I was first introduced to Maslow’s Hierarchy of Needs when I was in college, studying to become a teacher. It really struck a chord with me and stays with me today (just “a few” years later). In order for true learning and high level thinking to occur (not just rote memorization), the first four needs should be met in the child. A good teacher keeps this in mind every day when working with the children. I definitely think this correlates to society. If you are worried about putting food on your table or keeping the power on in your home, you will probably not be thinking of the upcoming election or politics. This doesn’t mean that you are disengaged, lazy or suffer from entitlement. It just means that you are focused on the basic needs of the day.

Anonymous says:

Applying Maslow’s Hierarchy of Needs to people who are impoverished and on government assistance, isn’t it obvious that they would do everything they can to continue to qualify for government assistance? Even if that means refusing to get a job or having more children they can’t afford, they will do whatever it takes to ensure their basic needs continue to be met.

This is why government assistance is so dangerous. People become dependent on the government for even their most basic needs, which never allows them to advance up the hierarchy. They focus their efforts on qualifying for government assistance instead of meeting their needs other ways that would give them the skills and drive to go further towards self actualization.

Anonymous says:

There is a danger of abuse of all programs but that shouldn’t prevent the program from existing for those who use it for the purposes for which it was intended. I am sure there are those in the extreme who use government assistance to support a lifestyle; just as I am sure there are those in the opposite extreme who focus solely on increasing their wealth while turning a blind eye to the world around them and use unethical methods of achieving the wealth. I am hopeful that most of us are more moderate and can improve our lives and our own wealth while maintaining compassion and the desire to help others improve their own lives, even if that means helping them through temporary rough spots.

Anonymous says:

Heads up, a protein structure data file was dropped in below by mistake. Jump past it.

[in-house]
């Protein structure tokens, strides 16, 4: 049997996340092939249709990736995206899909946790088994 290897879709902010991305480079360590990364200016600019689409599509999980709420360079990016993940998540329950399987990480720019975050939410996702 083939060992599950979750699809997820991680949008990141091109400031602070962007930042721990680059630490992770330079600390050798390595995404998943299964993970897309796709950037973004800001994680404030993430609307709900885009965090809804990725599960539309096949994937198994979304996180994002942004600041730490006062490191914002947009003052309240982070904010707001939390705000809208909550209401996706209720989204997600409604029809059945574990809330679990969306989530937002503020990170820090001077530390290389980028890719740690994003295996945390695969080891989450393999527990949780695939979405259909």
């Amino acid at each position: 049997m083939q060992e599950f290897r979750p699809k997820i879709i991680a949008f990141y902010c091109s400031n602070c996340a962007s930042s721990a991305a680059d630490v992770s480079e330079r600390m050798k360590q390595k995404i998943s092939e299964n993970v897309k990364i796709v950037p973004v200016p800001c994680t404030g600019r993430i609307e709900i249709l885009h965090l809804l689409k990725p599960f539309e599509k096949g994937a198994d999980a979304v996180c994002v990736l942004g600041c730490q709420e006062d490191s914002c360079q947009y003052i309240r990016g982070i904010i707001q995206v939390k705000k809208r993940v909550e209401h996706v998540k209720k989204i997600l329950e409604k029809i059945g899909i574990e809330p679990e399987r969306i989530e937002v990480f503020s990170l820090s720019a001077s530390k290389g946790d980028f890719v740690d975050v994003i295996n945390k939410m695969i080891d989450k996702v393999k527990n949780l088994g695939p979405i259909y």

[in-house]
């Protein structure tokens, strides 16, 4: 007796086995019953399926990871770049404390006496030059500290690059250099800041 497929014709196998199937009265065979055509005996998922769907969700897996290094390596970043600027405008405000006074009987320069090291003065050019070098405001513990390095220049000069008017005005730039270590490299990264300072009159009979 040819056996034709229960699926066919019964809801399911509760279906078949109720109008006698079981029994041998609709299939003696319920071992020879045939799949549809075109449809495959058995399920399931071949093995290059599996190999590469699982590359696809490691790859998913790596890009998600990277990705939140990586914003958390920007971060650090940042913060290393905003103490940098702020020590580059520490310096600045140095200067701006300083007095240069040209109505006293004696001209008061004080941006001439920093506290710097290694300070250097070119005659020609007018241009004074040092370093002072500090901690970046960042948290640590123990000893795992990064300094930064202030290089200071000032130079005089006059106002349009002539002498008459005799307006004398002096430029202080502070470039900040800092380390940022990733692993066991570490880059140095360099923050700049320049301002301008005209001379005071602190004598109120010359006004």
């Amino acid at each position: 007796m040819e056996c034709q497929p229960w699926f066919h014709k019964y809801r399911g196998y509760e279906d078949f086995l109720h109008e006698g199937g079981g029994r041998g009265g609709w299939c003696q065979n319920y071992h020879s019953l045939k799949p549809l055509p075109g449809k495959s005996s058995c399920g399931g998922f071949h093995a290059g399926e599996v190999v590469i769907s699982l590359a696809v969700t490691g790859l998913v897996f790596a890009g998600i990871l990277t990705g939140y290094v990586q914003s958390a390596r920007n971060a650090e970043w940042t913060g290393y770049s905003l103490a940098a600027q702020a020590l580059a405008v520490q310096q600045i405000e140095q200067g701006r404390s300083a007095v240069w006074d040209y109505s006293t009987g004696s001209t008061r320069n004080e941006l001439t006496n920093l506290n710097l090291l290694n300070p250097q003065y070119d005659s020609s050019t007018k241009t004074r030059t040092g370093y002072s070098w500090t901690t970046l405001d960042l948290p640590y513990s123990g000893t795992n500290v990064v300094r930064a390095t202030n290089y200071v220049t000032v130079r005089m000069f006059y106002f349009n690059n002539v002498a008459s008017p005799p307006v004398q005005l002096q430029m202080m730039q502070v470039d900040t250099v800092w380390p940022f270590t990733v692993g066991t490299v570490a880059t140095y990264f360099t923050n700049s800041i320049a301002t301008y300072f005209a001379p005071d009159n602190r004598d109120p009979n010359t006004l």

Kevin comment of the day! So true. I’m all for government assistance, and think it should exist. Being a libertarian also I’m not dumb enough to believe some social systems should not exist. They most definitely should, but just at some level. Everyone needs an emergency stop gap.

Where I do have a beef with is the never ending cycle. Isn’t it ironic that many find a job just after unemployment insurance ends? Hmm… Yes it might be lower paying than previous, but it is a job and you are still self sufficient. Someone who’s out of work for 2+ years is considered “bad goods” by employers because they haven’t had a job for so long. Their skills are out of date. So extending the unemployment insurance isn’t the answer.

Anonymous says:

I don’t believe theft is the answer.

Forcibly taking money from someone who has it and giving it to someone who does is theft. The government can’t give the poor anything because the government doesn’t have anything. The government can only take from one person and give to another.

The answer is to get the federal government out of the way and let local charities like the ones you mentioned and local governments figure out the best ways to care for their needy.

A government worker assigned to help poor people has two motivations: help poor people and take home a paycheck. And I would be willing to bet the latter is more important than the former for some of those federal employees.

If we leave it to private charities, the only motivation people will have is to help the needy, which creates a much more efficient and altruistic system. Plus, individuals will have more money and/or time to donate because they aren’t taxed as much by the federal government.

Anonymous says:

edit: Forcibly taking money from someone who has it and giving it to someone who DOESN’T is theft.

Anonymous says:

It’s not exactly theft when you actually are giving the “theives” your money willingly. You might not agree with policies, but you are choosing to live here and abide by the laws. Taxes are part of the law, so by definition, I doubt this is thievery.

Why is it ok for local governments to steal from the rich and give to the poor?

I’m going to use this “theft” soundbite when you are on the campaign trail, I don’t think Americans will like to know they are supporting someone who calls our leaders thieves 😉

Anonymous says:

What do you mean “choosing to live here”? I live here, first and foremost, because I am not a citizen or permanent resident of any other country. You act like I can just plop down in another country anytime I wish. That’s called illegal immigration.

And I’m not giving the “thieves” my money willingly. I’m giving it to them because if I don’t they are going to come to my house, arrest me and put me in jail. And if I resist their arrest, they can “legally” shoot me. I am literally being forced to give my money at gunpoint. I’m not sure what world you are living in, but I live in the world where if someone violently demands your money, it is theft.

The only difference between government theft and individual theft is government theft has been “legal” since the 16th amendment was passed in 1913.

Anonymous says:

“I am literally being forced to give my money at gunpoint.” – Really? Have the gunman type something so I know this is really happening.

Anonymous says: